Kelso was the model for the character Wes Leonard in my story “Bad Guts” and my novel That Demon Life. When he interviewed me for the column below, he said that he approved. He even said That Demon Life was funny--as nice a thing as has ever been said.
Writer's Book Came Together Between Cab Fares
Sunday, November 15, 2009
Lowell Mick White may be the only author to ever write a 182-page novel while driving a cab.
OK, so he wasn't really driving the cab around Austin while he was writing "That Demon Life", a book full of colorful, sketchy and disreputable characters you probably wouldn't want running your Brownie scout meeting. While writing, he was parked between fares.
"I sat there with my clipboard and a cheap notebook I got at H-E-B, and I'd write," said White, who, from 1998 to 2002, spent time driving around Austin in a Yellow Cab putting his book together. "I'd find a place to park and I'd write 'til I got a call and I'd pick a passenger up. Yeah, I did it old-school with a pen."
Macs are for sissies.
This guy is no slouch with the words. He was the recipient of a Dobie Paisano Fellowship, which includes a six-month residency at J. Frank Dobie's former Hill Country Ranch and a payment of $1,200 to write out in the country.
But most of the book was composed in the cab, on Austin streets. White says you can tell from looking at the structure of the book when the passengers climbed in.
"You might have noticed those little short subchapters. That's where I got passengers in the cabs."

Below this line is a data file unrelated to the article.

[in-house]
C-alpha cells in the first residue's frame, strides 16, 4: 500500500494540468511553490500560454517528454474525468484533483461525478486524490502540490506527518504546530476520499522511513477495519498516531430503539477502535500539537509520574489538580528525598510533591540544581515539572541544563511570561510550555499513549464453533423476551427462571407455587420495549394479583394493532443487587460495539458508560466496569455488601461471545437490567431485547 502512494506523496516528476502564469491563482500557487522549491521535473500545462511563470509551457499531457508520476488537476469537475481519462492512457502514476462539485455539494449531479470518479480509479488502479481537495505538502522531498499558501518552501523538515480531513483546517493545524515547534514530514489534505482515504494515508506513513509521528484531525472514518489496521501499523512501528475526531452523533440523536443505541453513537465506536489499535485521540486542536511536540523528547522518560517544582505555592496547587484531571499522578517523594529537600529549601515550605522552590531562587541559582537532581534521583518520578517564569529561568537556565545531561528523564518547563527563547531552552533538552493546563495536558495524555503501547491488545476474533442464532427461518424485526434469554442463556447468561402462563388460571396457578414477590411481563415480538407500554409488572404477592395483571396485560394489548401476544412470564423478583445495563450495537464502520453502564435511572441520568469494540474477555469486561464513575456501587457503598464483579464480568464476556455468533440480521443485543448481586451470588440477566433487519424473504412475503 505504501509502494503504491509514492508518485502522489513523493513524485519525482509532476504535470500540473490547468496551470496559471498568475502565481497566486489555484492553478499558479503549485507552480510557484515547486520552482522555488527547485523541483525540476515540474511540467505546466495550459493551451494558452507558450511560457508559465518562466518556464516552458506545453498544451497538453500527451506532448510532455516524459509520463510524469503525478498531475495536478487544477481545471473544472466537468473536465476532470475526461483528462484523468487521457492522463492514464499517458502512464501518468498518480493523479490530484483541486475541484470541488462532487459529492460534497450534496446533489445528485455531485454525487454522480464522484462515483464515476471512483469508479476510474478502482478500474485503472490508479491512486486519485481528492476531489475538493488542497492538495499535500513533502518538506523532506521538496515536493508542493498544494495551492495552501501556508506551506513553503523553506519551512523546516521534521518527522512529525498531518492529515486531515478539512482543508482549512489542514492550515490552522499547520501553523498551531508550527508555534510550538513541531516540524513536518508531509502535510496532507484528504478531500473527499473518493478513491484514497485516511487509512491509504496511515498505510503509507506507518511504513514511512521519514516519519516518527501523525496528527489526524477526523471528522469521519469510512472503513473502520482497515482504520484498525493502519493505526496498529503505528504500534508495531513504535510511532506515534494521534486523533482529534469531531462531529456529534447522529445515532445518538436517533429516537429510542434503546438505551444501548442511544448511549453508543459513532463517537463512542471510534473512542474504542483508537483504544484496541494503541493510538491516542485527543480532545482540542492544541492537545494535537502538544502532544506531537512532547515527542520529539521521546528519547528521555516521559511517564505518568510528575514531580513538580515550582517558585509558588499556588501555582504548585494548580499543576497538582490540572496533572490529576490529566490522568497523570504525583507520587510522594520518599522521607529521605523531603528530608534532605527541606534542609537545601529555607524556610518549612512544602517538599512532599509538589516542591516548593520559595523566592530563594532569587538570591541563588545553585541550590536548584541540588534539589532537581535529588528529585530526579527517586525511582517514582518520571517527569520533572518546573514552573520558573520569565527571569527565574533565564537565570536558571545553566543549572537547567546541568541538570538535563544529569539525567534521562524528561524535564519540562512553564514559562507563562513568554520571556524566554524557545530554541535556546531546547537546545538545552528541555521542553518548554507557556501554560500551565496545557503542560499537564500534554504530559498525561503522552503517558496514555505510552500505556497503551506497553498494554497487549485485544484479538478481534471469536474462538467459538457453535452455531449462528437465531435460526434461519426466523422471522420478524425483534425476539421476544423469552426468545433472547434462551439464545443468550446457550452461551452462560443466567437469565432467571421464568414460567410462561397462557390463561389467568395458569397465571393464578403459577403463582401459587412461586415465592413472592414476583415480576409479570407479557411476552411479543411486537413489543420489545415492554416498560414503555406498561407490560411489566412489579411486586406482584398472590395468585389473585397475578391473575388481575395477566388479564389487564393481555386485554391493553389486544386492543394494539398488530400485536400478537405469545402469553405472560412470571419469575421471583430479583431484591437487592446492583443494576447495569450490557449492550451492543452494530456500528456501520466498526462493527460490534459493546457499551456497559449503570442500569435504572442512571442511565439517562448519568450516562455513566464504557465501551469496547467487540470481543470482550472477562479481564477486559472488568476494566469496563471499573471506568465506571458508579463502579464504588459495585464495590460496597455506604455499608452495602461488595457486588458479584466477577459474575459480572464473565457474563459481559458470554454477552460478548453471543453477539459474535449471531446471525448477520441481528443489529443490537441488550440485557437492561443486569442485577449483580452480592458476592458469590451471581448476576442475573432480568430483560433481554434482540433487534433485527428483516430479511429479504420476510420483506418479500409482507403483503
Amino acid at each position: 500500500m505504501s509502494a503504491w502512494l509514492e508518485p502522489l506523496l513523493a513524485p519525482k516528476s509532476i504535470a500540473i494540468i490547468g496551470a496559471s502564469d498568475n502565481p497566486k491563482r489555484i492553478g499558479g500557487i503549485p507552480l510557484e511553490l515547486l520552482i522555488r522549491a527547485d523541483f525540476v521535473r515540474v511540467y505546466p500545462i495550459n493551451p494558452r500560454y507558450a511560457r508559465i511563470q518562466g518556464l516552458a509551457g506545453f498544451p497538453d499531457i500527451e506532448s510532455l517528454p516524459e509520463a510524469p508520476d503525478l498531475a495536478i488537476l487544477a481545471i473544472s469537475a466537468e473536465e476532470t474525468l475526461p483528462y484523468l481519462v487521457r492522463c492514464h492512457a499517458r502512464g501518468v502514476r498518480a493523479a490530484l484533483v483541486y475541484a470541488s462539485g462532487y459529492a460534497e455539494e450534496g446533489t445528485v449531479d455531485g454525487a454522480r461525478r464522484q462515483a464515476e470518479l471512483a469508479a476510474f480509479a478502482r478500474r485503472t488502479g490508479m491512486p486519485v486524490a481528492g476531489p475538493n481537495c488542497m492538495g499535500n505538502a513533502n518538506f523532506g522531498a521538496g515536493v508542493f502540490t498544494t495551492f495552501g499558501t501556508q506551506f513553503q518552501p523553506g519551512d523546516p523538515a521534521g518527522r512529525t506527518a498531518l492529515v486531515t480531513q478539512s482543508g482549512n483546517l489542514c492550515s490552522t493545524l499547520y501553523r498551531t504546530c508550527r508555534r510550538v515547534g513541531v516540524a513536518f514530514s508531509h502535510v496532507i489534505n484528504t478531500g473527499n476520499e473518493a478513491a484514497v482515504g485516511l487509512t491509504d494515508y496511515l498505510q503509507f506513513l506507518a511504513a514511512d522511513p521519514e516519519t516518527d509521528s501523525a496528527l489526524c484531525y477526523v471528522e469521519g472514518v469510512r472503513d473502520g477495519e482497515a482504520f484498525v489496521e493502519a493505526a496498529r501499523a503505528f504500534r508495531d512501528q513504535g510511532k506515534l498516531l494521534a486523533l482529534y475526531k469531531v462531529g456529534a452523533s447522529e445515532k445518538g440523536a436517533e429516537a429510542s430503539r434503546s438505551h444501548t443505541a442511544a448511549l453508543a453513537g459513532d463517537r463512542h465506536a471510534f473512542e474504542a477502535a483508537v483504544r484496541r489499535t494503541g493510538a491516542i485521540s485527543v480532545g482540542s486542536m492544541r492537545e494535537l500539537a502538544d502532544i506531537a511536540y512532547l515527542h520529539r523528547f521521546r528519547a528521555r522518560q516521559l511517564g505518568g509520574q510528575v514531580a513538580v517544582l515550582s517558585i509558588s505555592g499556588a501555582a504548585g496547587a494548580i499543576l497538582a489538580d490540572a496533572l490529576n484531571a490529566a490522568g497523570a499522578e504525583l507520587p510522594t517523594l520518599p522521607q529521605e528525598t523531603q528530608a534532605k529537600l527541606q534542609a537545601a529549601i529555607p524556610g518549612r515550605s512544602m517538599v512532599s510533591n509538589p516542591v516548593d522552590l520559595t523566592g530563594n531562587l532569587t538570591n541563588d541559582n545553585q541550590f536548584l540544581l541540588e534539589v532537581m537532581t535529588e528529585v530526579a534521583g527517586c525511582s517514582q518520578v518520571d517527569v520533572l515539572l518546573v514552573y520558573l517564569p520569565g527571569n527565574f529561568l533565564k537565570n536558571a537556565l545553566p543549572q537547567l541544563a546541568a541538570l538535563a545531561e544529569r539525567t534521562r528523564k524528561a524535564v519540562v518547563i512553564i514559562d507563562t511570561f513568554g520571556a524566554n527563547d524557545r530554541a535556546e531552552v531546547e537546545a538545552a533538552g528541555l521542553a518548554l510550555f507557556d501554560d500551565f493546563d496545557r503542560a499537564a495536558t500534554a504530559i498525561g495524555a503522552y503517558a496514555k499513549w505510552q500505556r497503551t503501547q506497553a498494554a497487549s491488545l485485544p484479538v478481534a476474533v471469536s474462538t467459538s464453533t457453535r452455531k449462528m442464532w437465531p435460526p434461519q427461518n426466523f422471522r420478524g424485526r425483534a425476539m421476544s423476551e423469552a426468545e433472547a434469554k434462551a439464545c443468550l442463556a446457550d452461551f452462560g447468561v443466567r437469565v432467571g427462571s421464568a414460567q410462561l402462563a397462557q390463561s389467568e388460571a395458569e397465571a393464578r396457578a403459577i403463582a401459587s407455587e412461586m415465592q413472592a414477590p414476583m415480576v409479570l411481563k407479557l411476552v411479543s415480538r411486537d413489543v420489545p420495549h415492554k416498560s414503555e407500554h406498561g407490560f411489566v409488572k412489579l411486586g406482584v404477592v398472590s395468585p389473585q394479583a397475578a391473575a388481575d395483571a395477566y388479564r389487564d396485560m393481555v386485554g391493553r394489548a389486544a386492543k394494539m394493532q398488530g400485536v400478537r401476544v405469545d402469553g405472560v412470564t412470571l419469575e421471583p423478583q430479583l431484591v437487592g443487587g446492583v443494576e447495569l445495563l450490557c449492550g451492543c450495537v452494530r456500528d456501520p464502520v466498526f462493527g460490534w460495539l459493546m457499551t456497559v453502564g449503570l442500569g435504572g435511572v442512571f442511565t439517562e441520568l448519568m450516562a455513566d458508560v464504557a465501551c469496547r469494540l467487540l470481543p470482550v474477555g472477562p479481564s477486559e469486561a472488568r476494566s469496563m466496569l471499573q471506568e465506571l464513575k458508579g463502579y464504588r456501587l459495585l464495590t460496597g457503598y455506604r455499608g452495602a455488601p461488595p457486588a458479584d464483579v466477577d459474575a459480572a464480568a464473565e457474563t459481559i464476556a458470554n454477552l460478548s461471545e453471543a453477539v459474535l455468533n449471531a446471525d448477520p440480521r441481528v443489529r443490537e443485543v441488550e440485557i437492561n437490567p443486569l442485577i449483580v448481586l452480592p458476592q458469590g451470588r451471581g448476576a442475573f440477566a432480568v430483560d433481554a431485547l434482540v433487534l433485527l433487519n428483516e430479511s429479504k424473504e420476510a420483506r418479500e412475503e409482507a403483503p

This is one of those deals where life imitates art, or steam imitates steam.
"They sat naked on the mussed bed eating greasy chicken and drinking warm beer, and Richard felt like nothing in his life — nothing, nothing, nothing, ever — tasted better," it says on page 35. "He was just so damn happy."
Then, in real cab life, White remembers the time the drunken wealthy attorney got in the back of his cab and did a strip tease as he was giving her a ride home. He didn't say if he had tinted windows.
"Her friends didn't want her to drive and they put her in the cab, and I was taking her home and she was taking her clothes off," White recalled. "And when I got her home she didn't have her (house) keys, so I was taking her back to the party. I had no place else to take her. But her daughter showed up" and let her in the house.
It's not easy writing a book in a cab. Your cab is your office. White recalls the four slobs who got in the cab and messed everything up.
"I worried a lot of the time that I might lose whatever notebook I was working in, or that it might get damaged," wrote White, who is working on his Ph.D. in English at Texas A&M. "I remember once on Fourth Street some older drunk guys got into my cab, four of them, three in back, one in front, and the guy who sat up front plopped his fat middle-aged butt down on my notebook before I could move it. I totally lost my temper — started cursing, yelling, kicked them all out before I even started the meter."
It's a fun book. There's a little round judge named Cantu, who has the hots for a chick named Giselle, who has a gigantic bird tattoo on her back. There's Paige, who will nail every male that breathes. There's a defense attorney named Linda, who hates her job and thinks all the criminals should be lined up and shot.
White appreciates his characters and loves Linda. He says at a book signing recently when a reader came down on Linda, it made him kind of mad.
"This guy said, 'I didn't like Linda very well; she's not a very moral character.' I said, 'I lived with Linda in the cab for years, she's a very moral character. I like her.' "
Hey, at least she didn't throw up in the back seat of his cab, like some of his real customers.